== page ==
Category: Literary Historical Fiction
Author: Alison Pick
Format: Hardcover, 378 pages
Publisher: Alfred A. Knopf
Pub Date: August 29, 2017
Summary from Publisher:
A brilliant, astonishing and politically timely page-turner set in 1921 Palestine, from the author of the bestselling novel Far to Go, nominated for the Man Booker Prize.
This spare, beautifully written, shocking and timely novel whisks us back to 1921 Palestine, when a band of young Jewish pioneers, many escaping violence in their homelands, set out to realize a utopian dream: the founding of a kibbutz on a patch of land that will, twenty-five years later, become part of the State of Israel. Writing with tightly controlled intensity, Alison Pick takes us inside the minds of her vastly different characters–two young unmarried women, one plain and one beautiful, escaping peril in Russia and Europe; one older man, a charismatic group leader who is married with two children; and his wife, Hannah, who understands all too well the dark side of “equality”–to show us how idealism quickly tumbles into pragmatism, and how the utopian dream is punctured by messy human entanglements.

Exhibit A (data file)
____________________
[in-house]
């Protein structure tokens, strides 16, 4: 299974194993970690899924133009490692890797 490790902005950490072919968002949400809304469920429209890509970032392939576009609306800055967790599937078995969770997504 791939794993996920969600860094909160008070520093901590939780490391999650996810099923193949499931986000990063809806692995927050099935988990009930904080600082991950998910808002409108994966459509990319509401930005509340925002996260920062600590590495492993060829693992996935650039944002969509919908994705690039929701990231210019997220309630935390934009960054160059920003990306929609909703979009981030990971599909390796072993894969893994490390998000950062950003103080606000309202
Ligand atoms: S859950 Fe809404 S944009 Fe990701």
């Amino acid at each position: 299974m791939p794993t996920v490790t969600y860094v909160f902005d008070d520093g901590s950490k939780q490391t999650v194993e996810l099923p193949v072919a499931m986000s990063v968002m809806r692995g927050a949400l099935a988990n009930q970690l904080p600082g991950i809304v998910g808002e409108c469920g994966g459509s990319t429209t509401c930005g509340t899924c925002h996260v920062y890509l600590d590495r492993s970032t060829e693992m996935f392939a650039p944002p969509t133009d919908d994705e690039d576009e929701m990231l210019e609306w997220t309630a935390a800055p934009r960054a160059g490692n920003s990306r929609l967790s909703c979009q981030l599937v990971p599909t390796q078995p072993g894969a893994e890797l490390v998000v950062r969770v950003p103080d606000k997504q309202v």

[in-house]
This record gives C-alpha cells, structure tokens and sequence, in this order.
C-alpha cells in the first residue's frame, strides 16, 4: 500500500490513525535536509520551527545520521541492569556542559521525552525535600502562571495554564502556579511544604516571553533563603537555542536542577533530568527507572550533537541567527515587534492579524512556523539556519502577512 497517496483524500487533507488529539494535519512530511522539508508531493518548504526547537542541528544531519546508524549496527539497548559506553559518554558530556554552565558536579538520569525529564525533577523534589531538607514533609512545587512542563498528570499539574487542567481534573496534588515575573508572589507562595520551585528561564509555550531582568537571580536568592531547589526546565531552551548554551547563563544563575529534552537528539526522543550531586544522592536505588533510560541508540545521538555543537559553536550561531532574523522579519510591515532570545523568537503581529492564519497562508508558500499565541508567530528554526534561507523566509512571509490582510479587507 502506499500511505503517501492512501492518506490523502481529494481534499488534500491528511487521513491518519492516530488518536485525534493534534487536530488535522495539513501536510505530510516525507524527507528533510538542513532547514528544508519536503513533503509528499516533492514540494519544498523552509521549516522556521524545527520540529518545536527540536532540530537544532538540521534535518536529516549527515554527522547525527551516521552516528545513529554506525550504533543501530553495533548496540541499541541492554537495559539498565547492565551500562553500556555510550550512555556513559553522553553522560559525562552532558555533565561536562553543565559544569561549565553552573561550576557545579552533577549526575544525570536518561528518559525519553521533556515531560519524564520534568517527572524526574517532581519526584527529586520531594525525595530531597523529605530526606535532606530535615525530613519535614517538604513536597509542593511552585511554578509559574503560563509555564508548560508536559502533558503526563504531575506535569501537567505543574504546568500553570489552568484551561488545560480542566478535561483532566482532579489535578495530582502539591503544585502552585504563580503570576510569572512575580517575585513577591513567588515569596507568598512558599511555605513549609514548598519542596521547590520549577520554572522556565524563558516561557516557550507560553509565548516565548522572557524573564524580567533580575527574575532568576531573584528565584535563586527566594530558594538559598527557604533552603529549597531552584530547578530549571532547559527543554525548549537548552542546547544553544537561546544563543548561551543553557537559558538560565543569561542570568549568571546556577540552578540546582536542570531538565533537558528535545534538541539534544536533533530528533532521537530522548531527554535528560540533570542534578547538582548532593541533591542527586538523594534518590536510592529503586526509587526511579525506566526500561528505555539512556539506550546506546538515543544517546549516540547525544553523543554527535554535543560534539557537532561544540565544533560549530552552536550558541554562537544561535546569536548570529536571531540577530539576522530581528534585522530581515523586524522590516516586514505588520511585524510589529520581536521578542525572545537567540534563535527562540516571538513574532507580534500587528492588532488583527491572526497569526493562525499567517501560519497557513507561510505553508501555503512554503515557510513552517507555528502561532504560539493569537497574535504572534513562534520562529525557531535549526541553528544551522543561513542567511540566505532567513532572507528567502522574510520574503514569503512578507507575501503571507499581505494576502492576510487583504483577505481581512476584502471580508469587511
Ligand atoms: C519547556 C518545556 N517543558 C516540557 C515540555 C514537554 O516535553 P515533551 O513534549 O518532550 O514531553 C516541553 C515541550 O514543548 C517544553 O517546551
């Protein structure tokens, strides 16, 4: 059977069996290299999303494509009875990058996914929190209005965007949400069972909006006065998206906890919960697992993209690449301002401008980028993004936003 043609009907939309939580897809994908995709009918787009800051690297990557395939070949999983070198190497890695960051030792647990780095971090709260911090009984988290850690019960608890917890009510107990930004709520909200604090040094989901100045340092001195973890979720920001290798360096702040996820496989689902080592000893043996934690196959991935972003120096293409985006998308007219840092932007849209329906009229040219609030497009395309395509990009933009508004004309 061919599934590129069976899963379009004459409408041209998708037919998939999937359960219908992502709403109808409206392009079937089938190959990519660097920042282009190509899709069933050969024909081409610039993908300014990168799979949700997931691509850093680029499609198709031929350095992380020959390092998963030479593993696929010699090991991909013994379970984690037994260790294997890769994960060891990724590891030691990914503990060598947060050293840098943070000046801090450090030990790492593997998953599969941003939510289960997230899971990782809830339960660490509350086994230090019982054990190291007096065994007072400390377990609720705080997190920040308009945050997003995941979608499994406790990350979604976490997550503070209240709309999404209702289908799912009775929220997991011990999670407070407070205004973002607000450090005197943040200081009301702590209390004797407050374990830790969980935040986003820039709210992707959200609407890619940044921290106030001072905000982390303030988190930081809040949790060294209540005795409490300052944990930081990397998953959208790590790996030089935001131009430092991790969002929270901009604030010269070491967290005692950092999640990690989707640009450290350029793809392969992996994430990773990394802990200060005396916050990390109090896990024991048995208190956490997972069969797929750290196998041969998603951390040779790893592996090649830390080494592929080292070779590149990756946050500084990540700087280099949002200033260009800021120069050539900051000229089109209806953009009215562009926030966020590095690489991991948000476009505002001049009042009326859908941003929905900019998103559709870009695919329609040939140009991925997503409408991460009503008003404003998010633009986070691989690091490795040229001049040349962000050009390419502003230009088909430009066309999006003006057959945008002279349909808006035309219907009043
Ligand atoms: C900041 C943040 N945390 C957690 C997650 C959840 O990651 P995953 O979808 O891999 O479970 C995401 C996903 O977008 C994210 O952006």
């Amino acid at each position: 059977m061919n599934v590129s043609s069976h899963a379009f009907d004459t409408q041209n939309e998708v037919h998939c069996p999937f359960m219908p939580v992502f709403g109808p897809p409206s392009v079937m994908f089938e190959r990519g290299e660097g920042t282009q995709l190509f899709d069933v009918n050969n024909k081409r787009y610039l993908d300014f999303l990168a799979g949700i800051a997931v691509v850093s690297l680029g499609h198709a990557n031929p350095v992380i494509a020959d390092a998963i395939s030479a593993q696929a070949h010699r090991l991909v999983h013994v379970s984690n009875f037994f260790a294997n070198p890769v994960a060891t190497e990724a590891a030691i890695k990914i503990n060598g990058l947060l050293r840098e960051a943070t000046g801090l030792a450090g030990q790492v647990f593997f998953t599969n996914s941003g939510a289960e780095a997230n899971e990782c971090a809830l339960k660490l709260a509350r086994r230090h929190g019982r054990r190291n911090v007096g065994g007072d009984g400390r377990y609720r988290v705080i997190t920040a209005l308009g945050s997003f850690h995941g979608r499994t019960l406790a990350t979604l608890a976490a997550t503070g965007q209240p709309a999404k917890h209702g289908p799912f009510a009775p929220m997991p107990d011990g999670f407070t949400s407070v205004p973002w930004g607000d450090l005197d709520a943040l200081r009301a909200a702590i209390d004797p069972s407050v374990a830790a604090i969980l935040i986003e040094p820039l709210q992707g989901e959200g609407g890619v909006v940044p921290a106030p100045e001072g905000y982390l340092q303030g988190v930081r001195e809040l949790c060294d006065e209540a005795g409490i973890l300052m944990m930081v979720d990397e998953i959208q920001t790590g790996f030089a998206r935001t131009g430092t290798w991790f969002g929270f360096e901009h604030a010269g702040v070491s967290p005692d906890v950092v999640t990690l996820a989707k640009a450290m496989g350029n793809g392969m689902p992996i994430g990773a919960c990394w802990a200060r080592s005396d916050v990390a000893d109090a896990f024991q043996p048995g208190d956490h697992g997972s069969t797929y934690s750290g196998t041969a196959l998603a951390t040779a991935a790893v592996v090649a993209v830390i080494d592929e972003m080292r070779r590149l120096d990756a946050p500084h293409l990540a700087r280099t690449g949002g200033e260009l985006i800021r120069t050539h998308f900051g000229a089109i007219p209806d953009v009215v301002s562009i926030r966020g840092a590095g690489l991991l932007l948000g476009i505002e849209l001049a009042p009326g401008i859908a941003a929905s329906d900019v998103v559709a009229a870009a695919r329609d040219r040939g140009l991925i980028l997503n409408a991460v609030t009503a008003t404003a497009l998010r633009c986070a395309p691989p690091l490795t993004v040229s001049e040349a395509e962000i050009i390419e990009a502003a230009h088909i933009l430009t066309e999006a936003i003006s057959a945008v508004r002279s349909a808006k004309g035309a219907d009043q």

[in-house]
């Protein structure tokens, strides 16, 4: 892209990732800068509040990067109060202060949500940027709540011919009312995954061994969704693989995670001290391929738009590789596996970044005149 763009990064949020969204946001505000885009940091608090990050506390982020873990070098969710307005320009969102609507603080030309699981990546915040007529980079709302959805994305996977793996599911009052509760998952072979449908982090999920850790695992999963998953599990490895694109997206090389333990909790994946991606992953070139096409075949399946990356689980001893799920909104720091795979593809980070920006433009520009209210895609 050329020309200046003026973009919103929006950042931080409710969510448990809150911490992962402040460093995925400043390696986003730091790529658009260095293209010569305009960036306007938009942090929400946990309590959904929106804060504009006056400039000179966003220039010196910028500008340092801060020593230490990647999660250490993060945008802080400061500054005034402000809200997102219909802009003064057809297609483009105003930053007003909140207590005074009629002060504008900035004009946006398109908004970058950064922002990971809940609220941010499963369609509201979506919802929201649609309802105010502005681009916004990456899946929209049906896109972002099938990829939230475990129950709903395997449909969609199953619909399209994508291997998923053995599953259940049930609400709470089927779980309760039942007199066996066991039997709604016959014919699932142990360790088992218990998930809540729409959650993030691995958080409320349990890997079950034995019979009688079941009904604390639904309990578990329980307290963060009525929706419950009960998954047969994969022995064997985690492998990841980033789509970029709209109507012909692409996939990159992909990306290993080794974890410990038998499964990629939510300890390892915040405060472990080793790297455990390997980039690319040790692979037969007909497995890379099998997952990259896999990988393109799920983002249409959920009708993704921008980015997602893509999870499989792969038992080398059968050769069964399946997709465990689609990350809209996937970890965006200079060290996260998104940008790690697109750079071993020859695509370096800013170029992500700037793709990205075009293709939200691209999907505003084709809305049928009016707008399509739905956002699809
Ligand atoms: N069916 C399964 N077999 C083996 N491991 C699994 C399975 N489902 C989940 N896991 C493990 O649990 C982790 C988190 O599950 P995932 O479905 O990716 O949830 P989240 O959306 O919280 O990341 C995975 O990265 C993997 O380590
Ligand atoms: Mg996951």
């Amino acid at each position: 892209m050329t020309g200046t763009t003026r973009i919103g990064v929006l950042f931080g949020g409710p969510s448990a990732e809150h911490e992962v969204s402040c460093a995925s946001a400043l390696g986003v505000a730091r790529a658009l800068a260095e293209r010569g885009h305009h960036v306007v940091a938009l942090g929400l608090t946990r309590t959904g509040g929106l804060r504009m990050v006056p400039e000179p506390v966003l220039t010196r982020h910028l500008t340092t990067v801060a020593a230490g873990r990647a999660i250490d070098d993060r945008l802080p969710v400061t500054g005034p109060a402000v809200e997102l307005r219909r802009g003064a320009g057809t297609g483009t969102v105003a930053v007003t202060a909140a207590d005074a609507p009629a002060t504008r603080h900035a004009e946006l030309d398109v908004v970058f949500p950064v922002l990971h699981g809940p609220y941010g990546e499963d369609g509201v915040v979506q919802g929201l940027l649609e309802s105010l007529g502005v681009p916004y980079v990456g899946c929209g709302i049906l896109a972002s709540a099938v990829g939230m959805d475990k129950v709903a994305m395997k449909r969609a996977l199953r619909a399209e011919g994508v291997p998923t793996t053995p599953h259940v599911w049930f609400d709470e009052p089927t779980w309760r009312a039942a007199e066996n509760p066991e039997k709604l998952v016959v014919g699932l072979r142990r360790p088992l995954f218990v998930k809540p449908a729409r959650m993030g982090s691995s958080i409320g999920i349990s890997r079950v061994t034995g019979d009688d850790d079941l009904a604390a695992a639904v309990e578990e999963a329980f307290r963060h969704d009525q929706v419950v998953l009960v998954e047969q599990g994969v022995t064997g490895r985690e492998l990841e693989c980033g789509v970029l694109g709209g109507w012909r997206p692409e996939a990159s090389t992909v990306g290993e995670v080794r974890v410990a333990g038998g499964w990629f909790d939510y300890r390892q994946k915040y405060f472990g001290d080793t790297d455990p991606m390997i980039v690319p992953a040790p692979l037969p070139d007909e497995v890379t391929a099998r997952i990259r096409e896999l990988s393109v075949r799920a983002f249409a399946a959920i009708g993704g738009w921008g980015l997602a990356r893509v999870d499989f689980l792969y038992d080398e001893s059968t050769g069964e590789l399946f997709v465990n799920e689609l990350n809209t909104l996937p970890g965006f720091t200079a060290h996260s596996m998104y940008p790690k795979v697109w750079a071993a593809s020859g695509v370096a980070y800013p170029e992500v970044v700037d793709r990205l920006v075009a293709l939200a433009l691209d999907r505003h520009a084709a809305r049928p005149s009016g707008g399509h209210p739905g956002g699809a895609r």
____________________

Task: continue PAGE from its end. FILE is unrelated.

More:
This is also the story of the land itself (present-day Israel and Palestine), revealing with compassion and terrible irony how the pioneers chose to ignore the subtle but undeniable fact that their valley was already populated, home to a people whose lives they did not entirely understand.